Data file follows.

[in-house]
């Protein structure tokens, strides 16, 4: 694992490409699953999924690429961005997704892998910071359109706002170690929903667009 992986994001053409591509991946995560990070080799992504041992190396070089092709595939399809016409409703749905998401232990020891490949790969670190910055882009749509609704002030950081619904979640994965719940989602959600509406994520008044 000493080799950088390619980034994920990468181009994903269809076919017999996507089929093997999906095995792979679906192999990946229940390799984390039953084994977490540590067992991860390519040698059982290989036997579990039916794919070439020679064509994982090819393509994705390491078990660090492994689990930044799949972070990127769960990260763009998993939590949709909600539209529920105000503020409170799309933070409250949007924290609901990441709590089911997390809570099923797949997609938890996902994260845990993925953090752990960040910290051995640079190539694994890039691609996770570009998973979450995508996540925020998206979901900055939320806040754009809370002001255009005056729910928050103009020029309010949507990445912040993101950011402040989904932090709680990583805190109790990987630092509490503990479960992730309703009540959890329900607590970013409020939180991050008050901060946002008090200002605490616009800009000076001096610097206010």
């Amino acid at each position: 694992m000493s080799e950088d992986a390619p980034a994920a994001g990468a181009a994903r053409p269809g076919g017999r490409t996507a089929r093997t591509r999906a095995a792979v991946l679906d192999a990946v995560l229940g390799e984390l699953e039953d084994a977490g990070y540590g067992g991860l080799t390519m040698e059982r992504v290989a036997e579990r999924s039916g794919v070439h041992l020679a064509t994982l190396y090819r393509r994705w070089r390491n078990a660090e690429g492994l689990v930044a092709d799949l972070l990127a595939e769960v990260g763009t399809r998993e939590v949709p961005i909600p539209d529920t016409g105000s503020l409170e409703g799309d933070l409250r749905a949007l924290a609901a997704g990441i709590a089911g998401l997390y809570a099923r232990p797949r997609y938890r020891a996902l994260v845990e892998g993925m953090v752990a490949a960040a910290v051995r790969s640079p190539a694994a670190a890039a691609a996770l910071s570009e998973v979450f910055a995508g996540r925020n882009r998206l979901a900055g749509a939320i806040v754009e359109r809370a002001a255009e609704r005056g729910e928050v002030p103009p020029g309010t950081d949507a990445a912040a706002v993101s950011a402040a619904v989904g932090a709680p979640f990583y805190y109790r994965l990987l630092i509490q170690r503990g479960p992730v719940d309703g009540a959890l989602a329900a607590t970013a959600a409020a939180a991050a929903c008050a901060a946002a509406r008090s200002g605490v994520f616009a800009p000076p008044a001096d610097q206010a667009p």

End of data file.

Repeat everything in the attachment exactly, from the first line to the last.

[in-house]
């Protein structure tokens, strides 16, 4: 694992490409699953999924690429961005997704892998910071359109706002170690929903667009 992986994001053409591509991946995560990070080799992504041992190396070089092709595939399809016409409703749905998401232990020891490949790969670190910055882009749509609704002030950081619904979640994965719940989602959600509406994520008044 000493080799950088390619980034994920990468181009994903269809076919017999996507089929093997999906095995792979679906192999990946229940390799984390039953084994977490540590067992991860390519040698059982290989036997579990039916794919070439020679064509994982090819393509994705390491078990660090492994689990930044799949972070990127769960990260763009998993939590949709909600539209529920105000503020409170799309933070409250949007924290609901990441709590089911997390809570099923797949997609938890996902994260845990993925953090752990960040910290051995640079190539694994890039691609996770570009998973979450995508996540925020998206979901900055939320806040754009809370002001255009005056729910928050103009020029309010949507990445912040993101950011402040989904932090709680990583805190109790990987630092509490503990479960992730309703009540959890329900607590970013409020939180991050008050901060946002008090200002605490616009800009000076001096610097206010």
């Amino acid at each position: 694992m000493s080799e950088d992986a390619p980034a994920a994001g990468a181009a994903r053409p269809g076919g017999r490409t996507a089929r093997t591509r999906a095995a792979v991946l679906d192999a990946v995560l229940g390799e984390l699953e039953d084994a977490g990070y540590g067992g991860l080799t390519m040698e059982r992504v290989a036997e579990r999924s039916g794919v070439h041992l020679a064509t994982l190396y090819r393509r994705w070089r390491n078990a660090e690429g492994l689990v930044a092709d799949l972070l990127a595939e769960v990260g763009t399809r998993e939590v949709p961005i909600p539209d529920t016409g105000s503020l409170e409703g799309d933070l409250r749905a949007l924290a609901a997704g990441i709590a089911g998401l997390y809570a099923r232990p797949r997609y938890r020891a996902l994260v845990e892998g993925m953090v752990a490949a960040a910290v051995r790969s640079p190539a694994a670190a890039a691609a996770l910071s570009e998973v979450f910055a995508g996540r925020n882009r998206l979901a900055g749509a939320i806040v754009e359109r809370a002001a255009e609704r005056g729910e928050v002030p103009p020029g309010t950081d949507a990445a912040a706002v993101s950011a402040a619904v989904g932090a709680p979640f990583y805190y109790r994965l990987l630092i509490q170690r503990g479960p992730v719940d309703g009540a959890l989602a329900a607590t970013a959600a409020a939180a991050a929903c008050a901060a946002a509406r008090s200002g605490v994520f616009a800009p000076p008044a001096d610097q206010a667009p």